A Shallow Grave

Posted: July 31, 2013 in Historic Interest

Shallow Grave

John Williams was buried here outside The Crown & Dolphin at the junction of Cannon St Rd and Cable St on 31st December 1811. It was a tradition for a murderer who committed suicide while awaiting execution to be buried at the crossroads nearest the scene of their crime, with a wooden stake driven through the heart – and this was the ultimate fate of John Williams.
This practice – which was not unusual at the time – had its roots in folklore and the superstitious belief that only by driving a stake through the heart could the ghost of the murderer be prevented from returning to earth to plague the living. Even if the spirit were able to break free of the impaling stake, it would hover eternally irresolute at the crossroads. Although there was no legal authority for this custom, it was in this instance sanctioned personally by the Home Secretary, along with permission for a procession displaying the body publicly, prior to burial.
Londoners had been cheated of the spectacle of a public execution, so instead they were able to enjoy a parade. On the night before, the Deputy Constable of St George’s-in-the-East sat alone in a hackney coach with the dead body, transporting it from Coldbath Fields Prison in Clerkenwell over to Shadwell. The blinds of the coach were shut because if the body were exposed to the eyes of the mob there was little chance that it would survive intact. It must have been a grim ride.
On the morning of New Year’s Eve, John Williams’ body was attached to a cart specially rigged with a raked platform allowing maximum exposure to the crowd, and with the maul and the chisel displayed on either side of his head. Above his head was affixed the iron bar used to kill Mr Williamson and at the back of the neck, the sharpened stake was placed ready for use at the burial. Travelling along the Ratcliffe Highway past the Marrs’ draper’s shop, the procession set out on a journey around Wapping, taking in The Pear Tree and The King’s Arms along the way. When the cart reached the draper’s shop it halted because Williams’ head lurched unexpected to one side, as if he were taking a last look at the scene of his crime. Once someone had climbed up and straightened the head, the procession went on its way. It was estimated that ten thousand people turned out to witness the parade and although the Home Secretary feared the crowd might seize the body to exact direct physical vengeance, he was mistaken because the entire proceeding passed off in macabre silence.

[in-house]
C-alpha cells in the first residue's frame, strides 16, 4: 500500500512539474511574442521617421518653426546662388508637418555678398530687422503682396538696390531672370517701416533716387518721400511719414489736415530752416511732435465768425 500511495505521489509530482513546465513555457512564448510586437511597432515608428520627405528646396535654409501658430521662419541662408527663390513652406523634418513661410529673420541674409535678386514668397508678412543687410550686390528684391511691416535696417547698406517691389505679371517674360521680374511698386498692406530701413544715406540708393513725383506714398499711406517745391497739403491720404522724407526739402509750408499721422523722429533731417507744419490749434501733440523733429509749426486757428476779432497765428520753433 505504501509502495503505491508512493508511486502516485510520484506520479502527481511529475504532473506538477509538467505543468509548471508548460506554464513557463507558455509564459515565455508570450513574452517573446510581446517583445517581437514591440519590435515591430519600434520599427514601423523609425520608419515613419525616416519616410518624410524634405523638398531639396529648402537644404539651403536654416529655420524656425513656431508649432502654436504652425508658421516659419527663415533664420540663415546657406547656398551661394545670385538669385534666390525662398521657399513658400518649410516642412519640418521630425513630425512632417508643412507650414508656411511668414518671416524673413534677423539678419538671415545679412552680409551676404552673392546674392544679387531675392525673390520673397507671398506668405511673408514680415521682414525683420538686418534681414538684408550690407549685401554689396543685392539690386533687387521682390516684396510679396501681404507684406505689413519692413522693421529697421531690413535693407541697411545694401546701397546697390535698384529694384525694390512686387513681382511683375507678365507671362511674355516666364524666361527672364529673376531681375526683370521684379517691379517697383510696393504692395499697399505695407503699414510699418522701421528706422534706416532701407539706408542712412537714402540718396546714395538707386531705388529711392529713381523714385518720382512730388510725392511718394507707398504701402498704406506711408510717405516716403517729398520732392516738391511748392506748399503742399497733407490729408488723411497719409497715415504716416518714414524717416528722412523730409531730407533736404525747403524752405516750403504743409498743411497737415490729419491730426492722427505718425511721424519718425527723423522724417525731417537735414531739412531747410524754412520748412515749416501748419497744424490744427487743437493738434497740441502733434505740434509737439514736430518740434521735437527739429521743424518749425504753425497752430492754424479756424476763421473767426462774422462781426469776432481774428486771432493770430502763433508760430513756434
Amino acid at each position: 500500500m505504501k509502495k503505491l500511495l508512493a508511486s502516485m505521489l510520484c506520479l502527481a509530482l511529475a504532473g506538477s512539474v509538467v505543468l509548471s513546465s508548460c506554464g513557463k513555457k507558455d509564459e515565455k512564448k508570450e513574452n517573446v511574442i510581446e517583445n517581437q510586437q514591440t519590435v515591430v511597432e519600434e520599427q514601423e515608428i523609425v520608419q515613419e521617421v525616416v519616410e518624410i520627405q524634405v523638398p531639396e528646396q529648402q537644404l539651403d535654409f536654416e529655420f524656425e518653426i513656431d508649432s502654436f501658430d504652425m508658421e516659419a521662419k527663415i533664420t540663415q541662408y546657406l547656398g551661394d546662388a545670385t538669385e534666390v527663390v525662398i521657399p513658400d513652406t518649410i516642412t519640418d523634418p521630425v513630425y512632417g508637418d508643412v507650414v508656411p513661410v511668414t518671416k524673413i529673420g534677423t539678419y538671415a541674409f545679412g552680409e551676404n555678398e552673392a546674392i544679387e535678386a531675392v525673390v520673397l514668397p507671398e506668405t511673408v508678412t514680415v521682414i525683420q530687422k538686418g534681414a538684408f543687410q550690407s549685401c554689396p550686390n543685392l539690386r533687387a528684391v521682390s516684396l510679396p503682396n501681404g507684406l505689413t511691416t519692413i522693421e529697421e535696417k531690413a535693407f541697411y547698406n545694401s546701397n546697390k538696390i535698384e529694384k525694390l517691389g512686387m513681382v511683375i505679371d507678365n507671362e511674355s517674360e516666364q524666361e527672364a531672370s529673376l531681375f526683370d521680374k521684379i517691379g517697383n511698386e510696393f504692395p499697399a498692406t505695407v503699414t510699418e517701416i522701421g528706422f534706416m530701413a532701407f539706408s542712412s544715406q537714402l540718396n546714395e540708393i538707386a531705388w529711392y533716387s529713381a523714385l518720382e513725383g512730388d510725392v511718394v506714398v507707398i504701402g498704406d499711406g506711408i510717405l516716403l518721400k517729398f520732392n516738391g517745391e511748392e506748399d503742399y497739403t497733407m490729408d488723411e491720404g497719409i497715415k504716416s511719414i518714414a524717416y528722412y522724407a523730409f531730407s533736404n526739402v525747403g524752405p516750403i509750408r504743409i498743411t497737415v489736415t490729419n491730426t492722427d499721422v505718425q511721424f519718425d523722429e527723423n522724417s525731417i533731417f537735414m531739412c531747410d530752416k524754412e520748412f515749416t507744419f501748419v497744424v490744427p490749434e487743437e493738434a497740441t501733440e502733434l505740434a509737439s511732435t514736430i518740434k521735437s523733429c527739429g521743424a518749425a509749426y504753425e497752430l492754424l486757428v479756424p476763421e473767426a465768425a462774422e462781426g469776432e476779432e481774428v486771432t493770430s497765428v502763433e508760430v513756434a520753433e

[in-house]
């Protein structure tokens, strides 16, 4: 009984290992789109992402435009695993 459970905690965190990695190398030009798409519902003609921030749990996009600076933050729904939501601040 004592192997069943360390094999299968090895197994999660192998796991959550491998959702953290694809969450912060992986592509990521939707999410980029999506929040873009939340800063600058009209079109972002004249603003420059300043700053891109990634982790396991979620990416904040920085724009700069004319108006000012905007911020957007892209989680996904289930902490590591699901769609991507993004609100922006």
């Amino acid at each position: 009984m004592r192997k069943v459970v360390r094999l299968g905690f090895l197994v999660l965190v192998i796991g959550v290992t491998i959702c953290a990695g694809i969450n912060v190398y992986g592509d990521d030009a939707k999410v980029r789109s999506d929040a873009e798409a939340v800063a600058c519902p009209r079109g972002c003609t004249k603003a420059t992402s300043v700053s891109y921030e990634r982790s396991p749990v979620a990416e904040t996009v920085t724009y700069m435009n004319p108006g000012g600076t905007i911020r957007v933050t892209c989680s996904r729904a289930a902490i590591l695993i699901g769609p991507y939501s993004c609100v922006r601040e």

At the crossroads, a grave four feet deep, three feet long and two feet wide had been dug and once John Williams’ body was tumbled into this hole – made deliberately too small – one of the escorts drove the stake through his heart. As the stake entered John Williams’ heart, the silence of the crowd was finally broken and cathartic shouts and cheers filled the air. A quantity of quick lime was thrown into the hole, it was hastily filled up with earth, and the paving stones were replaced and hammered down at once.
As darkness fell upon East London, people at last felt more comfortable to venture from their homes into the dark streets of Wapping, Shadwell, Whitechapel and Spitalfields as the New Year’s celebrations got underway. But the confident verdict of the Shadwell Bench, that John Williams was the sole murderer of both the Marrs’ and Williamsons’ families, could have deceived no-one for long.



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